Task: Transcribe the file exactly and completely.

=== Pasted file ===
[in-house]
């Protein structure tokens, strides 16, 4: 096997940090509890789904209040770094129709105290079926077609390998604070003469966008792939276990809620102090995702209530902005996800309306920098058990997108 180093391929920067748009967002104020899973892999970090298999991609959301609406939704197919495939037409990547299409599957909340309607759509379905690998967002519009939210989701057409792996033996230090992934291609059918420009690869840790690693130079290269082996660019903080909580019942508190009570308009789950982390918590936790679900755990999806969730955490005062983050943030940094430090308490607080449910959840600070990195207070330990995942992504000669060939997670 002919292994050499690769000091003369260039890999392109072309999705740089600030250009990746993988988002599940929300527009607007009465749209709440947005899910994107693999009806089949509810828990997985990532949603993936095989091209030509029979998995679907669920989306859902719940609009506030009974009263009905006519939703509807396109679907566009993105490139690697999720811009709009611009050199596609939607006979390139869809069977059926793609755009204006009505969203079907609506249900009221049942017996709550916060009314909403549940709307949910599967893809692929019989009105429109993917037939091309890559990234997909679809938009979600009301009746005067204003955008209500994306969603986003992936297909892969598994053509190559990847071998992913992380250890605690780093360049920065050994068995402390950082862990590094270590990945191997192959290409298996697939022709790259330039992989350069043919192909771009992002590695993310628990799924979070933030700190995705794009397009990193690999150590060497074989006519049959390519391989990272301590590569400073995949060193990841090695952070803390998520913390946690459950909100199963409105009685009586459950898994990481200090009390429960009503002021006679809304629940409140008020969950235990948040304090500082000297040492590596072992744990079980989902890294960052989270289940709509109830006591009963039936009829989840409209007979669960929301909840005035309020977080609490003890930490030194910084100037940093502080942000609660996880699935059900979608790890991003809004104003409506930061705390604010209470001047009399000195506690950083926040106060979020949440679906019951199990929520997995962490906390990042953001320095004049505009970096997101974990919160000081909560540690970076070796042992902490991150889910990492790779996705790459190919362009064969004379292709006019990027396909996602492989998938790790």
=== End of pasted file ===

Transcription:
[in-house]
């Protein structure tokens, strides 16, 4: 096997940090509890789904209040770094129709105290079926077609390998604070003469966008792939276990809620102090995702209530902005996800309306920098058990997108 180093391929920067748009967002104020899973892999970090298999991609959301609406939704197919495939037409990547299409599957909340309607759509379905690998967002519009939210989701057409792996033996230090992934291609059918420009690869840790690693130079290269082996660019903080909580019942508190009570308009789950982390918590936790679900755990999806969730955490005062983050943030940094430090308490607080449910959840600070990195207070330990995942992504000669060939997670 002919292994050499690769000091003369260039890999392109072309999705740089600030250009990746993988988002599940929300527009607007009465749209709440947005899910994107693999009806089949509810828990997985990532949603993936095989091209030509029979998995679907669920989306859902719940609009506030009974009263009905006519939703509807396109679907566009993105490139690697999720811009709009611009050199596609939607006979390139869809069977059926793609755009204006009505969203079907609506249900009221049942017996709550916060009314909403549940709307949910599967893809692929019989009105429109993917037939091309890559990234997909679809938009979600009301009746005067204003955008209500994306969603986003992936297909892969598994053509190559990847071998992913992380250890605690780093360049920065050994068995402390950082862990590094270590990945191997192959290409298996697939022709790259330039992989350069043919192909771009992002590695993310628990799924979070933030700190995705794009397009990193690999150590060497074989006519049959390519391989990272301590590569400073995949060193990841090695952070803390998520913390946690459950909100199963409105009685009586459950898994990481200090009390429960009503002021006679809304629940409140008020969950235990948040304090500082000297040492590596072992744990079980989902890294960052989270289940709509109830006591009963039936009829989840409209007979669960929301909840005035309020977080609490003890930490030194910084100037940093502080942000609660996880699935059900979608790890991003809004104003409506930061705390604010209470001047009399000195506690950083926040106060979020949440679906019951199990929520997995962490906390990042953001320095004049505009970096997101974990919160000081909560540690970076070796042992902490991150889910990492790779996705790459190919362009064969004379292709006019990027396909996602492989998938790790």